Wondering why we are playing with representing numbers in all grades from K through 5? We believe that children need opportunities to internalize many different ways that number are represented. Not only does this practice build fluency with number recognition, but it enables children to compare numbers in any possible way. In Brie’s group, matching pieces include representations of numbers in ten frames, arrays, tallies, and written words.
In order to compose their first puzzle, Brie’s group worked together to create little paper strips with the numbers 1 through 10, each represented in different ways. Beginning with the middle square, they made decisions about which numbers to place on each of the sides. Then they chose a matching number representation to add to each connecting piece until the puzzle was complete!
After sharing their puzzle with Clubhouse students last week, Brie’s students shared with Emmarose’s group. They watched J.S. and V.S. collaborate to solve the puzzle while talking out loud. Students listened to their peers ask questions, stumble through challenges, and make connections!
Brie’s students created their own puzzles by surveying their number representation bank for ideas and applying what they had learned from working as a group! Finally, they enjoyed solving each others’ puzzles!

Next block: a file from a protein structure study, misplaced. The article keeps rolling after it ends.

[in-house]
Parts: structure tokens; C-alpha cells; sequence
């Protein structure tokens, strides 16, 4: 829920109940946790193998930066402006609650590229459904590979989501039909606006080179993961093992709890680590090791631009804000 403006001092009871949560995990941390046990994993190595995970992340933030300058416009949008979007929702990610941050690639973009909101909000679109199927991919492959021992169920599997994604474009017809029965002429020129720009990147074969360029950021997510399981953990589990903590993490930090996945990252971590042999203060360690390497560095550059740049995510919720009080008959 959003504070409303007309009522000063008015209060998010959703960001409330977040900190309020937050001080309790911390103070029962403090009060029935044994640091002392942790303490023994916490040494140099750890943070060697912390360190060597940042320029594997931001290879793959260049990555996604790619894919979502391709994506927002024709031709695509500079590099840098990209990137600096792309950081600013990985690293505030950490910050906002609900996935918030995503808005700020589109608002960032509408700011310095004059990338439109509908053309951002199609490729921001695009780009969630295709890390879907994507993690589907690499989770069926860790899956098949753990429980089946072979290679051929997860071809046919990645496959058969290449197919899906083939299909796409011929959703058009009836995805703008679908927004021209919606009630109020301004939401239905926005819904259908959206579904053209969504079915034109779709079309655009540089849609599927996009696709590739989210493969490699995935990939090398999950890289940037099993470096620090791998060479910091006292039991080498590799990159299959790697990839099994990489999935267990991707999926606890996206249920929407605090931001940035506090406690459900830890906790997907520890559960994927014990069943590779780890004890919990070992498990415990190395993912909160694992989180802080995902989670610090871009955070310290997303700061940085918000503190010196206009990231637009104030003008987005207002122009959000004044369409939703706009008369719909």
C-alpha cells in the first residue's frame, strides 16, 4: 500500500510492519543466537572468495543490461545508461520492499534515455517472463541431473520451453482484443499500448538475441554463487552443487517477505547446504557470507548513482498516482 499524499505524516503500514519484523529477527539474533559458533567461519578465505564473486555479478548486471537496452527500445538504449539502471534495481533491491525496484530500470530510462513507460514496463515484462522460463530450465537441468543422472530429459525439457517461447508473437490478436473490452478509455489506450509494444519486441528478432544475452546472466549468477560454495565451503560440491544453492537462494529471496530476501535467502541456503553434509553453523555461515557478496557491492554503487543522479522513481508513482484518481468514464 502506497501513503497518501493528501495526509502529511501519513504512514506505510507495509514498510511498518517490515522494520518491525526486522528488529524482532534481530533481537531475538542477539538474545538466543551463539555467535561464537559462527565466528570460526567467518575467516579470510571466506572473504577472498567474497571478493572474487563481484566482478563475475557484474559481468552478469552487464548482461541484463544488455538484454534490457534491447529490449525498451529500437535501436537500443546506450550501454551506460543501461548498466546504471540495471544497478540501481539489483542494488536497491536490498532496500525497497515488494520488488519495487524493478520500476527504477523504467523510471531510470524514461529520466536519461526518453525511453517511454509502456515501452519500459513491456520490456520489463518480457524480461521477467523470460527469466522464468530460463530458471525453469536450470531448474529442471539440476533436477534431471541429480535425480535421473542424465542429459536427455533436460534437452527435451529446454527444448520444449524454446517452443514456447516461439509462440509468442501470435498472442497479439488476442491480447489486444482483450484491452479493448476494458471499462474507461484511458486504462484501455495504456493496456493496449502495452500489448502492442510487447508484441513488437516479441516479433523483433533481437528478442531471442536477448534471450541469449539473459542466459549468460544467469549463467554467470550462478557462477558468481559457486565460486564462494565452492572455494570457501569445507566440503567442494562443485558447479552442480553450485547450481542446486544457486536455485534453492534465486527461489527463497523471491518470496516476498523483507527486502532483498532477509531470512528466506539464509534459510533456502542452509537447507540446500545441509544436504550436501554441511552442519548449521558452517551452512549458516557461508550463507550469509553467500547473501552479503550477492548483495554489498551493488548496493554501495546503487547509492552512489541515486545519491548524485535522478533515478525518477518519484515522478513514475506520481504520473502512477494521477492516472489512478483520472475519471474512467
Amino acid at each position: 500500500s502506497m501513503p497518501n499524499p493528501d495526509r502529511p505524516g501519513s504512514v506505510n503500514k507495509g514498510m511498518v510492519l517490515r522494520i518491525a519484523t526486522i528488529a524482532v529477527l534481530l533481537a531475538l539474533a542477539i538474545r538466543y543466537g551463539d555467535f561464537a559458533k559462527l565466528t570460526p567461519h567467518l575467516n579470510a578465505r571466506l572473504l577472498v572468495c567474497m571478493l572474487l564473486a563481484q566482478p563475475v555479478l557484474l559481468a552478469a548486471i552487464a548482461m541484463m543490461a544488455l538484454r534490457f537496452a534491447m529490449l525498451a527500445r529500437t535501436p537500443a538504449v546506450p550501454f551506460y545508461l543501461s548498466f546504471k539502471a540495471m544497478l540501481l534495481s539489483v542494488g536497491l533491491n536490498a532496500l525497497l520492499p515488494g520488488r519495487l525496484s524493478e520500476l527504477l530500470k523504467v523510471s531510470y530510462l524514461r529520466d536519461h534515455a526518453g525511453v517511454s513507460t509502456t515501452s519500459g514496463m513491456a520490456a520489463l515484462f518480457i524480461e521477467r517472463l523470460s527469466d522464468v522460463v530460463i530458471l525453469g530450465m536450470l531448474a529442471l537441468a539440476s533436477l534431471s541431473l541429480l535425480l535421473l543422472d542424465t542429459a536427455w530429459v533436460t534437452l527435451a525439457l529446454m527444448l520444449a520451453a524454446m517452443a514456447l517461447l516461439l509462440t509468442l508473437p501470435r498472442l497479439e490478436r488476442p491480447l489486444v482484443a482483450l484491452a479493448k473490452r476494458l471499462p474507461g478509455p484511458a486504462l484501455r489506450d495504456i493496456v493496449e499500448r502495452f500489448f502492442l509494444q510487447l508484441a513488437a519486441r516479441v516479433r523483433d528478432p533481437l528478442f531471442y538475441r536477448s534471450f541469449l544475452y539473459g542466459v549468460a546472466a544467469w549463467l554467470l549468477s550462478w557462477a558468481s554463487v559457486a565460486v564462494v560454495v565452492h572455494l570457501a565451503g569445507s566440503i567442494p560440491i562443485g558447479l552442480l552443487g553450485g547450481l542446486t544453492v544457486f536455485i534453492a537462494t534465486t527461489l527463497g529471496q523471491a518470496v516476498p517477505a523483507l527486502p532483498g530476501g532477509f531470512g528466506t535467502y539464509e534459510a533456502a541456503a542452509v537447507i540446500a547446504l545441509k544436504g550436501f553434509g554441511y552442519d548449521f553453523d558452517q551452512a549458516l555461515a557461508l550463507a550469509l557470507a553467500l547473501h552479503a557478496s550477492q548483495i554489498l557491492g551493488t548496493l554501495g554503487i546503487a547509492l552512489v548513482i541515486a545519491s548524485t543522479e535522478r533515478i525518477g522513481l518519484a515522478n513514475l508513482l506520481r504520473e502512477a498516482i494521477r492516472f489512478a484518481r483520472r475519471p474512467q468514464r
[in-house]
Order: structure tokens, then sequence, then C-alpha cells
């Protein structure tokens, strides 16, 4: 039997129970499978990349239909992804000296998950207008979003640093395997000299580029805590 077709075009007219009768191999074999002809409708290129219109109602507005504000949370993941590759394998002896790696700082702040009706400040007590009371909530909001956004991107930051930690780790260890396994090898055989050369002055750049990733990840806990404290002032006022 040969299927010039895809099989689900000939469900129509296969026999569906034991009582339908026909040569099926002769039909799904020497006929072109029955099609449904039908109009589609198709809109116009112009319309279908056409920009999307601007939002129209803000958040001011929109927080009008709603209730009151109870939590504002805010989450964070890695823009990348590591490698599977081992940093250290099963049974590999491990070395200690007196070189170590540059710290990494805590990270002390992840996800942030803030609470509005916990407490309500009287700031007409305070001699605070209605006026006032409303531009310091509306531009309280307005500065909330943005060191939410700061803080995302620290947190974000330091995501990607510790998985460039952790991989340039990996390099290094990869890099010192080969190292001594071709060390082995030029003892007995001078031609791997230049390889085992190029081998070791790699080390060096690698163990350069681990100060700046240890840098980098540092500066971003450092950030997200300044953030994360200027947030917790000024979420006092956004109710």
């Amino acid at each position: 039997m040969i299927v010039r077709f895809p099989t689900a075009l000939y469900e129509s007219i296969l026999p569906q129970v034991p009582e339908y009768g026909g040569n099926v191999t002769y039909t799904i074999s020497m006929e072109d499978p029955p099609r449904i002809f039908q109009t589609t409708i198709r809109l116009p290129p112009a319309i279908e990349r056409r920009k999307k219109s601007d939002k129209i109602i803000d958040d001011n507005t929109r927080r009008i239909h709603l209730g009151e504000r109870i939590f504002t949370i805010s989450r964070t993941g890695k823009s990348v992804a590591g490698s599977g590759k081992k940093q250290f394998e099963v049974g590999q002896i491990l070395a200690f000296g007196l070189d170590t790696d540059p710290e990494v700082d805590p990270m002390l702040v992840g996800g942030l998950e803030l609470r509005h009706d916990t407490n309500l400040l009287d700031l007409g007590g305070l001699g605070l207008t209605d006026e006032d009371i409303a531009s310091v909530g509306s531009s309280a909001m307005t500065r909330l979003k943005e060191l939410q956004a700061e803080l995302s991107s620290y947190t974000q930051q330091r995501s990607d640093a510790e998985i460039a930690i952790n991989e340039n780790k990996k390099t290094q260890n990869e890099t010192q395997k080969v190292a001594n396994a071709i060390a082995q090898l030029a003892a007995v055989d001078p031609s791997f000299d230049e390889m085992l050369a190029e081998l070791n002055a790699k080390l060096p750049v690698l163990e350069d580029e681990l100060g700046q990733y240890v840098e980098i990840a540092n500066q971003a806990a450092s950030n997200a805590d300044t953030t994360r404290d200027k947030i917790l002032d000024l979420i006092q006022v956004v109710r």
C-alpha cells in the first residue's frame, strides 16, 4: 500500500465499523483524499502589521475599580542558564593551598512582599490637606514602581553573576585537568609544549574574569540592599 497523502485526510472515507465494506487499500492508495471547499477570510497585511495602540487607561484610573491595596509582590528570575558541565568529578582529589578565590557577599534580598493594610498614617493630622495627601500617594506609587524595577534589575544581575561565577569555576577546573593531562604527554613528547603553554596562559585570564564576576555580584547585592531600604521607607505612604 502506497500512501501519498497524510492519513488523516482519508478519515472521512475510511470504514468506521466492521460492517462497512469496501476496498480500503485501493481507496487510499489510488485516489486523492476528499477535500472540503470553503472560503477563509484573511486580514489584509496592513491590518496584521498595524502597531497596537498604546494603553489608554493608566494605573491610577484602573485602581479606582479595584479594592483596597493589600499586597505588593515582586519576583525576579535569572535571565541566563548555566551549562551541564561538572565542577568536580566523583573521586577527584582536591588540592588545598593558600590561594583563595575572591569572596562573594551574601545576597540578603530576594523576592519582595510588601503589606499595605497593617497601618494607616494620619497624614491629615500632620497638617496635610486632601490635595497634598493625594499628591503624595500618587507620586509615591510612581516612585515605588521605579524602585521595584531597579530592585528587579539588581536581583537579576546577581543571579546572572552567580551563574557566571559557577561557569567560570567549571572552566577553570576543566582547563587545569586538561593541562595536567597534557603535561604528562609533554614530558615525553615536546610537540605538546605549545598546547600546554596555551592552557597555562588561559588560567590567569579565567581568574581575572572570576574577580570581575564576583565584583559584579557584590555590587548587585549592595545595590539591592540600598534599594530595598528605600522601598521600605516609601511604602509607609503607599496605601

Questions for home:
How do ten frames make it easier for you to count?
Is there one representation (ten frames, tallies, arrays, etc) that you can visualize most easily without counting?
What other type of mathematical information could you add to a blank puzzle?
Our Week at a Glance
continuing to read folktales about how the sun came into the sky
identifying characteristics of folktales
brainstorming ideas for our own folktale story
silent reading and read aloud
Word study -
writing silly sentences using word pattern words
finding word pattern words in text
writing and drawing about how to be a friend
Patterns and Modeling
sharing their number representation puzzle with other groups at school
playing mystery number and learning about helpful questions to eliminate the largest number of possibilities
reviewing tally marks to count more easily
designing mini puzzles independently and solving each others’ puzzles
learning about how the sun’s light can be converted to electricity
studying how lightbulbs are made
designing experiments with mirrors, lasers, CDs, and prisms
beginning to assemble a shadow theatre for their exhibition
collecting lighting materials for their shadow play